As efforts were made to give Adams more comfort, by changing his position, he awakened. Told her that it was the Fourth, he answered clearly, “It is a great day. It is a good day.’

“At Monticello, Thomas Jefferson had been unconscious since the night of July 2, his daughter Martha, his physician Robley Dunglison, and other keeping watch. At about seven o’clock the evening of July 3, Jefferson awakened and uttered a declaration, ‘This is the Fourth,’ or ‘This is the Fourth of July.’ Told that it would be soon, he slept again. Two hours later, at about nine, he was roused to be given a dose of laudanum, which he refused saying, ‘no, doctor, nothing more.’

“Jefferson died at approximately one o-clock in the afternoon on July 4, as bells in Charlottesville could be faintly heard ringing in celebration in the valley below.

“At Quincy the roar of cannon grew louder as the hours passed, and in midafternoon a thunderstorm struck—’The artillery of Heaven,’ as would be said—to be followed by a gentle rain.

“Adams lay peacefully, his mind clear, by all signs. Then late in the afternoon, according to several who were present in the room, he stirred and whispered clearly enough to be understood, ‘Thomas Jefferson survives.

“…At about six-twenty his heart stopped. John Adams was dead.

“As those present would remember ever after, there was a final clap of thunder that shook the house; the rain stopped and the last sun of the day broke through dark, low hanging clouds—‘bursting forth…with uncommon splendor at the moment of his exit…with a sky beautiful and grand beyond description,’ John Marson would write to John Quincy [Adams].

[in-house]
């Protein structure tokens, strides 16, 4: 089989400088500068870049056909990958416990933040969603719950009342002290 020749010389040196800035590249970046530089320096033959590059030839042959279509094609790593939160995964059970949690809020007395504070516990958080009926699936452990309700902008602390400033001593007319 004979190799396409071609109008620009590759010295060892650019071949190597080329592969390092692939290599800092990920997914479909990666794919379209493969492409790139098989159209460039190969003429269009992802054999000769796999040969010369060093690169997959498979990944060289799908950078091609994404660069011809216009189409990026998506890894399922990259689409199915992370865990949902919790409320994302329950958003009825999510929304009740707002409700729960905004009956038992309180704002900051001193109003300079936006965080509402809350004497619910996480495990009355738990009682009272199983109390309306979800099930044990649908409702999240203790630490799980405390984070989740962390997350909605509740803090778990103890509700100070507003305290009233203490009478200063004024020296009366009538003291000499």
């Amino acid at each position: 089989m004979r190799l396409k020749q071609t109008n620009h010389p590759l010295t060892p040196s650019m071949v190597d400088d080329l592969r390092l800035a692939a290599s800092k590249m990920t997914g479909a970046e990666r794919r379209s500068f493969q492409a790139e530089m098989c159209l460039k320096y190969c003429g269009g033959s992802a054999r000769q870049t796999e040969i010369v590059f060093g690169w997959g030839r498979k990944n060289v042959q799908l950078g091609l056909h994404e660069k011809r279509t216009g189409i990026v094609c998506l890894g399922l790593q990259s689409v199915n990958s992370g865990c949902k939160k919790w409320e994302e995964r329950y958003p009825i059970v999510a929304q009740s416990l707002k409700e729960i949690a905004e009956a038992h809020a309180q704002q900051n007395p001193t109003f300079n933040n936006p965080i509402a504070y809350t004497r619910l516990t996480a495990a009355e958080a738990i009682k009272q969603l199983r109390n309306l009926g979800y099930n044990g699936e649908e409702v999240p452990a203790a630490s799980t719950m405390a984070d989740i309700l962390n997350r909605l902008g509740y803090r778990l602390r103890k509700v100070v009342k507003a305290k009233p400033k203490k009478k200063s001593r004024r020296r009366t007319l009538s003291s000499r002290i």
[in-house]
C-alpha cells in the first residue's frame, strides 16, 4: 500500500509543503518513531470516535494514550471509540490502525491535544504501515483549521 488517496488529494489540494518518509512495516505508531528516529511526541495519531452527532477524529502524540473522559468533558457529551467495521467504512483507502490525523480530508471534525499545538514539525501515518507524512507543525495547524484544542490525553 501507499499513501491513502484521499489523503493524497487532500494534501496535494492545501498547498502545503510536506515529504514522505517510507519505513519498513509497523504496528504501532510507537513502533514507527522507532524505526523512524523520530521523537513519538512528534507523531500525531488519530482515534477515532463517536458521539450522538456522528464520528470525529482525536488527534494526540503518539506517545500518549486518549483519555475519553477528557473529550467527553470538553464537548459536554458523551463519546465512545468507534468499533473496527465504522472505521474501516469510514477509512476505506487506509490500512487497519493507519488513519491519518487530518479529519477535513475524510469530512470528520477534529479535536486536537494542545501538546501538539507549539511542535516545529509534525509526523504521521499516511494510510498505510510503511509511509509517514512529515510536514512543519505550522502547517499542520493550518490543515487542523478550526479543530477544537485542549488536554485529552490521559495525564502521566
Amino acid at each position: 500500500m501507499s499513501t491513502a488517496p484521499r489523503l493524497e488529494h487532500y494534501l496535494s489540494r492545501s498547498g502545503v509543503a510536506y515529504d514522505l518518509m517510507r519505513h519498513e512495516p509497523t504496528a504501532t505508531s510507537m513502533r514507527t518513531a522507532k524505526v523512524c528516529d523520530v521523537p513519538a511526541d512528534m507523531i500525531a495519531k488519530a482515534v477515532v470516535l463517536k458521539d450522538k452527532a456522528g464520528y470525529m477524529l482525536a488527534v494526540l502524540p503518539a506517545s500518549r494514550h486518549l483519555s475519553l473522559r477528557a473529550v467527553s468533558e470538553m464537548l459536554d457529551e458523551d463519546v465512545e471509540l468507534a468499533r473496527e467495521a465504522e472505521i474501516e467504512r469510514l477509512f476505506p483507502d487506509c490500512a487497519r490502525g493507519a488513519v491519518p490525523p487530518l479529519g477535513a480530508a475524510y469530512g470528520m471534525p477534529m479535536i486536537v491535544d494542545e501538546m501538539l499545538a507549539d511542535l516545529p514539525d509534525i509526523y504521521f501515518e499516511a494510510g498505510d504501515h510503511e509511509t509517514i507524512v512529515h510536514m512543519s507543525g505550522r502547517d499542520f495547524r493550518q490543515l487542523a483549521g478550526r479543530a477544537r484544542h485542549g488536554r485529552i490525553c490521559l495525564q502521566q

“By nightfall the whole town knew.”

David McCullough concludes, “That John Adams and Thomas Jefferson had died on the same day, and that it was, of all days, the Fourth of July, could not be seen as a mere coincidence: ‘It was a visible and palpable manifestation of ‘Divine Favor’ wrote John Quincy in his diary that night, expressing what was felt and would be said again and again everywhere the news spread.”

Scripture tells us that God had His hand on the American Founding, and what was surprising is how many of the leaders and foot soldiers carrying the unnoticed work for freedom thought so too. The last words of both Jefferson and Adams were about this divine work they had been about—the struggle to create a world where humanity could have what was each person’s inalienable right–freedom. Can we, too, have an undiminished devotion to freedom stirring our blood, like fire in the bones or are we just too tired or materially surfeited? We must be stirred to protect our freedom—because, for each new, rising generation, that is the price to keep it.  How can we be stirred from our beds of apathy and silence to arise and speak up and sacrifice for freedom and maintain the liberties that were so dearly won?

Could the Declaration of Independence and the revolution that followed be waged today by this generation? Is that revolution in human thinking that Adams described as preceding the Revolutionary War, still alive in us? Or would we choose safety over freedom? Choose comfort and popularity over eternal truths?

The poet W.B. Yeats anticipated a time when “Things fall apart; the centre cannot hold…The best lack all conviction, while the worst are full of passionate intensity.”

This Fourth of July, what if we turned that idea on its head, and, instead of the worst being full of passionate intensity who would take your freedom away, let the best of us be full of passionate intensity for the liberty of every soul, for the freedom that is our birthright? That would be a celebration.